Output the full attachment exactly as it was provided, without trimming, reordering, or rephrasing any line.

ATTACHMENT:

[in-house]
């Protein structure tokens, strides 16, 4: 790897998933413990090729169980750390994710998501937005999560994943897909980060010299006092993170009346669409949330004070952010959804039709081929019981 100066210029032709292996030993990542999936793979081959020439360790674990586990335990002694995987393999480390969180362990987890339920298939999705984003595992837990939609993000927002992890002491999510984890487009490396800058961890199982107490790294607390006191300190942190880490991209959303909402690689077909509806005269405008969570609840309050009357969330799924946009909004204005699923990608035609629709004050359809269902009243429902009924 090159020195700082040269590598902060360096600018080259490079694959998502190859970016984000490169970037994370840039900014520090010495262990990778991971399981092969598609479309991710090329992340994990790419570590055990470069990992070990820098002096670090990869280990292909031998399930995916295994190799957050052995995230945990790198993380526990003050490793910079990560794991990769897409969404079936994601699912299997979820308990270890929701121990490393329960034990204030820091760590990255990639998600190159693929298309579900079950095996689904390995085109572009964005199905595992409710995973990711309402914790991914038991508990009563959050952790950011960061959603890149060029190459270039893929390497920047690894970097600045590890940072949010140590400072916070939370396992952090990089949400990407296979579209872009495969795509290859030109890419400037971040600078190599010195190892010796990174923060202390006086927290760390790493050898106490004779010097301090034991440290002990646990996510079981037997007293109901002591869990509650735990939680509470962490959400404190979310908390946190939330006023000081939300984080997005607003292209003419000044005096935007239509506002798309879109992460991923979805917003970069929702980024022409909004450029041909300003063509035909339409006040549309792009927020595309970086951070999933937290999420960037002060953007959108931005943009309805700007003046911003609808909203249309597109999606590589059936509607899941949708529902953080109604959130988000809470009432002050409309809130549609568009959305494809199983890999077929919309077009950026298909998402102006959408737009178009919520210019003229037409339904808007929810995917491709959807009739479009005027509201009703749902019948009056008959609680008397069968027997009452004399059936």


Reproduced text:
[in-house]
């Protein structure tokens, strides 16, 4: 790897998933413990090729169980750390994710998501937005999560994943897909980060010299006092993170009346669409949330004070952010959804039709081929019981 100066210029032709292996030993990542999936793979081959020439360790674990586990335990002694995987393999480390969180362990987890339920298939999705984003595992837990939609993000927002992890002491999510984890487009490396800058961890199982107490790294607390006191300190942190880490991209959303909402690689077909509806005269405008969570609840309050009357969330799924946009909004204005699923990608035609629709004050359809269902009243429902009924 090159020195700082040269590598902060360096600018080259490079694959998502190859970016984000490169970037994370840039900014520090010495262990990778991971399981092969598609479309991710090329992340994990790419570590055990470069990992070990820098002096670090990869280990292909031998399930995916295994190799957050052995995230945990790198993380526990003050490793910079990560794991990769897409969404079936994601699912299997979820308990270890929701121990490393329960034990204030820091760590990255990639998600190159693929298309579900079950095996689904390995085109572009964005199905595992409710995973990711309402914790991914038991508990009563959050952790950011960061959603890149060029190459270039893929390497920047690894970097600045590890940072949010140590400072916070939370396992952090990089949400990407296979579209872009495969795509290859030109890419400037971040600078190599010195190892010796990174923060202390006086927290760390790493050898106490004779010097301090034991440290002990646990996510079981037997007293109901002591869990509650735990939680509470962490959400404190979310908390946190939330006023000081939300984080997005607003292209003419000044005096935007239509506002798309879109992460991923979805917003970069929702980024022409909004450029041909300003063509035909339409006040549309792009927020595309970086951070999933937290999420960037002060953007959108931005943009309805700007003046911003609808909203249309597109999606590589059936509607899941949708529902953080109604959130988000809470009432002050409309809130549609568009959305494809199983890999077929919309077009950026298909998402102006959408737009178009919520210019003229037409339904808007929810995917491709959807009739479009005027509201009703749902019948009056008959609680008397069968027997009452004399059936």